Terrorism is not the only topic currently under attack in Iraq and Afghanistan. On Tuesday, Defense Secretary Robert Gates and Chairman of the Joint Chiefs of Staff Adm. Mike Mullen, brought a proposal before Congress to overturn “Don’t ask, Don’t tell,” a much-discussed regulation that prohibits gay people from serving in the United States military. The policy, ironically enacted for the betterment of the gay community, has afflicted countless men and women, along with their families and troops.
We live in a time during which racial or religious discrimination is intolerable. And we live in a country that was founded on the ideal of freedom of speech. So how is it acceptable for people to be forced to hide their beliefs or be subjected to such judgmental punishment if they refuse to do so?
Former President Bill Clinton used this policy as a scapegoat instead of overturning the ban against gay men and women entirely. And while it was an improvement, it was still a far stretch from the most moral option. Since it was created in 1993, the policy has discharged over 12,000 people, whether they were actually gay or simply suspected to be.
U.S. Army Lieutenant Dan Choi, a graduate of the West Point Military Academy, was an Arabic translator specialist for the United States Army before he was dismissed in June 2009. Choi, who was referred to by many members of Congress as an “exceptional” soldier, represents a large group of people who are key figures in our military but are punished for telling the truth. Discharging an Arabic translator — a position that is already difficult to fill — is a hazardous decision. Without proficient Arabic speakers, there is inevitable chaos amongst civilians, leaders and soldiers.
This past November, ABC News reported that over 52 percent of the population disapproves of the wars in Iraq and Afghanistan. Our country is stuck in a commitment that puts thousands of our troops in harms way. The men and women that enlist understand they are knowingly and willingly stepping into potentially dire situations. In circumstances such as these, the military is in no position to turn away anyone willing to fight. And in doing so they are thinning a population that is already too thin.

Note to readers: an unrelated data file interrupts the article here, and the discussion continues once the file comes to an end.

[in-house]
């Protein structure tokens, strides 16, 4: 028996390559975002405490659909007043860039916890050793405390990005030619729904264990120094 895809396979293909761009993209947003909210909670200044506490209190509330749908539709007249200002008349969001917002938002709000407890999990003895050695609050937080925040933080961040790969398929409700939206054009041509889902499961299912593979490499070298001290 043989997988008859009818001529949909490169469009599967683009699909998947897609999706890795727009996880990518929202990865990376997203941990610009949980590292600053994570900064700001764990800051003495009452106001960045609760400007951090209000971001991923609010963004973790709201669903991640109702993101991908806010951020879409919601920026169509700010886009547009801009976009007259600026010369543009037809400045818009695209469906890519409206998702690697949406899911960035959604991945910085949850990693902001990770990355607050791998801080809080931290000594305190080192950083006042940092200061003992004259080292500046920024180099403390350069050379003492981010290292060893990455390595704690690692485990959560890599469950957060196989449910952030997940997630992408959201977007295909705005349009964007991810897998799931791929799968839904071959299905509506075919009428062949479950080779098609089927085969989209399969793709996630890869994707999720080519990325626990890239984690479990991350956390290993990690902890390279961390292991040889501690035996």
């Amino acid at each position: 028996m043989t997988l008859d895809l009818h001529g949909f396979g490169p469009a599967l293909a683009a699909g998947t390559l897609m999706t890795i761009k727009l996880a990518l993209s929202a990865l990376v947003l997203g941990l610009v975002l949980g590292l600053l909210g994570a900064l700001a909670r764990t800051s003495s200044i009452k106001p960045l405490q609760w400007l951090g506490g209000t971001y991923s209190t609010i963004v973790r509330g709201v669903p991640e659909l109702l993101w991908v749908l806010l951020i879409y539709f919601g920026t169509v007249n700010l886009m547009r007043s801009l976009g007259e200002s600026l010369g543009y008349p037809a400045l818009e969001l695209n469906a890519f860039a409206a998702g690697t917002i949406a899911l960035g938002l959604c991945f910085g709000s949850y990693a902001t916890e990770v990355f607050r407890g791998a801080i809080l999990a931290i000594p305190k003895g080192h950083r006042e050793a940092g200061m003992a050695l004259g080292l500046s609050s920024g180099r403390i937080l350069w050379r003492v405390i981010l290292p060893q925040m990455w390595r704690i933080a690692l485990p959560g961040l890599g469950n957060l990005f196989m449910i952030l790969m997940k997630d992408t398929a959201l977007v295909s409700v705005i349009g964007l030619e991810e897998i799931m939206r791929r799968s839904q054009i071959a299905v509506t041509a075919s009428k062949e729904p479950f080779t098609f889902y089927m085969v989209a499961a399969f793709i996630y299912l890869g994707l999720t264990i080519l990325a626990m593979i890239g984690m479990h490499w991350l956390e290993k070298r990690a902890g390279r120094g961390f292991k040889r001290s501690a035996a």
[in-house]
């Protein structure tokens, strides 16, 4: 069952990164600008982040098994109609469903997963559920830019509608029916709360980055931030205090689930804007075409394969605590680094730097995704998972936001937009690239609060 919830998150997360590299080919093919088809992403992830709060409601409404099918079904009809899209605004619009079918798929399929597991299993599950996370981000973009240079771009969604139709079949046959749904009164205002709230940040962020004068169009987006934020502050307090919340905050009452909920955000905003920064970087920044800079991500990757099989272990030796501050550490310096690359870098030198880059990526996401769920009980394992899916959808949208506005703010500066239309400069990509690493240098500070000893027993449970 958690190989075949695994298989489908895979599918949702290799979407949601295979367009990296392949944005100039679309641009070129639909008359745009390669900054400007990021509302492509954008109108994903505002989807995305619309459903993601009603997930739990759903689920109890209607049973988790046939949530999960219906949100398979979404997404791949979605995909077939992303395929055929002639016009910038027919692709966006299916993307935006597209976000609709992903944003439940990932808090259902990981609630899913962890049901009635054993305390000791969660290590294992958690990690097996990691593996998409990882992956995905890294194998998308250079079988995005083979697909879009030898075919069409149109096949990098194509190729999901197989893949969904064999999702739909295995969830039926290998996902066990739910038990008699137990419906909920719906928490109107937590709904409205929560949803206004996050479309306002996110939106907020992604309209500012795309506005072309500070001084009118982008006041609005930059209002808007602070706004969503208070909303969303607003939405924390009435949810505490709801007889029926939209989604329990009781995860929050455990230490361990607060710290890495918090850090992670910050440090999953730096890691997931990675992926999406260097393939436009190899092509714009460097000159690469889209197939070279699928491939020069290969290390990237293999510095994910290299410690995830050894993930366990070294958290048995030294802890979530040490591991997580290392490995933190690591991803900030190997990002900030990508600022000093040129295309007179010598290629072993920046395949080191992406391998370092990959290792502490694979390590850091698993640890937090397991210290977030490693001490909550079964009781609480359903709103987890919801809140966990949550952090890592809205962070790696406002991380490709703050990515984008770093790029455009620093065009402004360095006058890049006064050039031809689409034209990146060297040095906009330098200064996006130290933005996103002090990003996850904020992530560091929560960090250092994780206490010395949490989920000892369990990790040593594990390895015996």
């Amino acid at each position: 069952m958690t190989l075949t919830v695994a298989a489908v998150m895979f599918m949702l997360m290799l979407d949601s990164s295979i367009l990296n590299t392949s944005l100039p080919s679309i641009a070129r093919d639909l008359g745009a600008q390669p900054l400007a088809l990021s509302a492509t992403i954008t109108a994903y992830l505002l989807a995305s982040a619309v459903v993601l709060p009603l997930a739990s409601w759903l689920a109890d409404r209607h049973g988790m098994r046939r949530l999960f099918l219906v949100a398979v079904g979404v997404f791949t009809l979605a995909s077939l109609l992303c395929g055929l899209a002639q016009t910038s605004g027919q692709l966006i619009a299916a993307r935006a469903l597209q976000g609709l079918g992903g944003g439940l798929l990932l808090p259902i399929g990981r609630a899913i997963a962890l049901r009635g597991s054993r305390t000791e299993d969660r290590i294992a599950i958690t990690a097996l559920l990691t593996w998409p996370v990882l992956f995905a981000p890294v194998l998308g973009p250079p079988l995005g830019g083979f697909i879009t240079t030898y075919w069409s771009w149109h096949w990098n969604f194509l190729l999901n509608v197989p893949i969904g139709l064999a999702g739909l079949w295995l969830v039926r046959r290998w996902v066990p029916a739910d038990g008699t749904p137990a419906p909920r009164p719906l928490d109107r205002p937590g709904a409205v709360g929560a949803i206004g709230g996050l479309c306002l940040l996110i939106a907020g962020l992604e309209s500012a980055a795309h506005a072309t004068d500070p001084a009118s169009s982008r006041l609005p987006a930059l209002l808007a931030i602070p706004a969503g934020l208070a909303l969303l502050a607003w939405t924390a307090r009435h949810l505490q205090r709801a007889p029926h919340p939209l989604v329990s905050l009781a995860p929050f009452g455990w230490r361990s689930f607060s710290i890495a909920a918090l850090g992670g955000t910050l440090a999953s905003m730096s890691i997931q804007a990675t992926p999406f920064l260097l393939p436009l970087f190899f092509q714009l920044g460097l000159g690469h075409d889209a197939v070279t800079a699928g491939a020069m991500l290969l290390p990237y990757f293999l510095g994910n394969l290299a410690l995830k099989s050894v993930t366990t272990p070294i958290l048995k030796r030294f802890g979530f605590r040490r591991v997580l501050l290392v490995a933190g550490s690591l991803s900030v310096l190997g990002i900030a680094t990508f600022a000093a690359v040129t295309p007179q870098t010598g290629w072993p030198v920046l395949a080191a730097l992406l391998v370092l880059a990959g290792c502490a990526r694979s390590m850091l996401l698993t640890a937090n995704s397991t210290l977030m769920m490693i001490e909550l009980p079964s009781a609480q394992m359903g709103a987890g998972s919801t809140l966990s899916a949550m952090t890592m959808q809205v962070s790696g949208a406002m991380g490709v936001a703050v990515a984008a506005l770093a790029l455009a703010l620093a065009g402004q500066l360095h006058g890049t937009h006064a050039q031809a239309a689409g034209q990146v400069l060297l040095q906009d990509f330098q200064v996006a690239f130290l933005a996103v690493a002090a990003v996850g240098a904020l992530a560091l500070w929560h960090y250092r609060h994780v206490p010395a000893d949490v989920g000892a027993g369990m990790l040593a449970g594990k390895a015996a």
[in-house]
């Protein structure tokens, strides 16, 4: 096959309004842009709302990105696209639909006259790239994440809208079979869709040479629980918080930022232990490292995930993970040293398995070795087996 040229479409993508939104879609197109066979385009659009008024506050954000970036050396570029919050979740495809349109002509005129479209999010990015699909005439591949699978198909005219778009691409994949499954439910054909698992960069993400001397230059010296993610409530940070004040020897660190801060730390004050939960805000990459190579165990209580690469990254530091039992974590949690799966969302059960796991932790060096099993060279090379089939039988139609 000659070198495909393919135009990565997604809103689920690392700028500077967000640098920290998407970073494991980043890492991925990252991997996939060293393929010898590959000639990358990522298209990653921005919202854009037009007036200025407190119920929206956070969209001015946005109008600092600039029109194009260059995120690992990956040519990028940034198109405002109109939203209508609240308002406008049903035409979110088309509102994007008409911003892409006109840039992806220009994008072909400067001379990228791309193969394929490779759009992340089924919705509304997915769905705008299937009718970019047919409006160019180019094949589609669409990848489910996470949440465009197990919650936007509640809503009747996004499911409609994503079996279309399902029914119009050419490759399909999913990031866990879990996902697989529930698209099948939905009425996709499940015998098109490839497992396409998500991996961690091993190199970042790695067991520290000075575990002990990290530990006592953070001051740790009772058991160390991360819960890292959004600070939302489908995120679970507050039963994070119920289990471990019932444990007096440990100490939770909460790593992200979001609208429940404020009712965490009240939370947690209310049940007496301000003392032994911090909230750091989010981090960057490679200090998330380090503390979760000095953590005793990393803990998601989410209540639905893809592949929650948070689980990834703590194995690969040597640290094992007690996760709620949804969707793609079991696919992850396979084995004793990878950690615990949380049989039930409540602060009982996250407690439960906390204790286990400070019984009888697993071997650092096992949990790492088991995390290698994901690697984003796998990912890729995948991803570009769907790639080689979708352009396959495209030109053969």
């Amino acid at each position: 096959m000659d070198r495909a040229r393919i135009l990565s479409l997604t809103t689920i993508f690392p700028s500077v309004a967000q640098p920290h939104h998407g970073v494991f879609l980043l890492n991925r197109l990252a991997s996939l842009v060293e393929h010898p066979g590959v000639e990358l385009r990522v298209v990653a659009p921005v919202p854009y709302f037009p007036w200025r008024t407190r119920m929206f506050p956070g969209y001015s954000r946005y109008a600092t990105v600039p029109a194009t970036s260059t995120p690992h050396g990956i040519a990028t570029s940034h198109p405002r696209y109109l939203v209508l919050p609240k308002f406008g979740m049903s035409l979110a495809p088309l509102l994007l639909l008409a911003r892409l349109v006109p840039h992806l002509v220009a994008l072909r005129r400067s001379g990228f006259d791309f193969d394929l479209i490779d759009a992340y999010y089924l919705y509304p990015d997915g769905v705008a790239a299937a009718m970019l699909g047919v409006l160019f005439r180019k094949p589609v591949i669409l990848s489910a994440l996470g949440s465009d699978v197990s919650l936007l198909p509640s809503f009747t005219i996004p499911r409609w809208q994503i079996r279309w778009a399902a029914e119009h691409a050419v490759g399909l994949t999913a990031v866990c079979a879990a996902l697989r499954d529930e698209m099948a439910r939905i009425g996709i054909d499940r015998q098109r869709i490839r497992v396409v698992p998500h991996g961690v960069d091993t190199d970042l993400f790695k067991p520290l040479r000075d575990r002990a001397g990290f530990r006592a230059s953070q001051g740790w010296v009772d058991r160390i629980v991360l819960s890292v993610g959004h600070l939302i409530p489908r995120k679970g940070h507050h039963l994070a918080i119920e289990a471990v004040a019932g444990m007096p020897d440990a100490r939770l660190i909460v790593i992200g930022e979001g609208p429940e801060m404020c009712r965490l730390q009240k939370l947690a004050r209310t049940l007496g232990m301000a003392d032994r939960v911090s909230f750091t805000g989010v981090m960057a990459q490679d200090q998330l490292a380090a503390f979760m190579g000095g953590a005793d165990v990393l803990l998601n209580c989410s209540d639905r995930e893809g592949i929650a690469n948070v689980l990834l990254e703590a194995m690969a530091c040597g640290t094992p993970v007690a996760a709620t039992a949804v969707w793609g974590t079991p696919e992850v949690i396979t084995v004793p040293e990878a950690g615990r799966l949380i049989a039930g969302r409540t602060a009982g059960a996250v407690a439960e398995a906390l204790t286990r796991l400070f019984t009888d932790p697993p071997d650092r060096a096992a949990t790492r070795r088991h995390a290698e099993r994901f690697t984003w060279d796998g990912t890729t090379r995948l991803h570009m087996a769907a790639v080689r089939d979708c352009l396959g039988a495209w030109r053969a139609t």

According to a Gallup poll conducted last May, over 69 percent of American adults — including liberals, conservatives and independents — were in favor of allowing openly gay people in the military. And while some argue that the policy is in place to protect the gay community, whom they believe would face uncontrollable backlash from other soldiers, many military men are standing up against this claim. General Colin Powell, the nation’s top military officer in the 1990s and a supporter of the regulation under President Clinton, is now speaking out that it should be overturned.
In a country as strong and advanced as ours, military authorities should be able to find a way to allow men and women to publicly express their views without retaliation from their peers. Around the globe, there are over 30 countries that currently allow openly gay men and women in their military service, including the United Kingdom — a country that fights with us abroad. This number has in fact increased by about 30 percent in the past three years, with seven more countries lifting the ban since 2007.
Congress is in a position to finally bury this topic. There is no fair way to compromise. All people, regardless of their sexual orientation, are qualified and capable of serving in the military. And in “the land of the free,” it’s about time we start letting our soldiers live freely.
Emily Orley is a senior editorial page editor.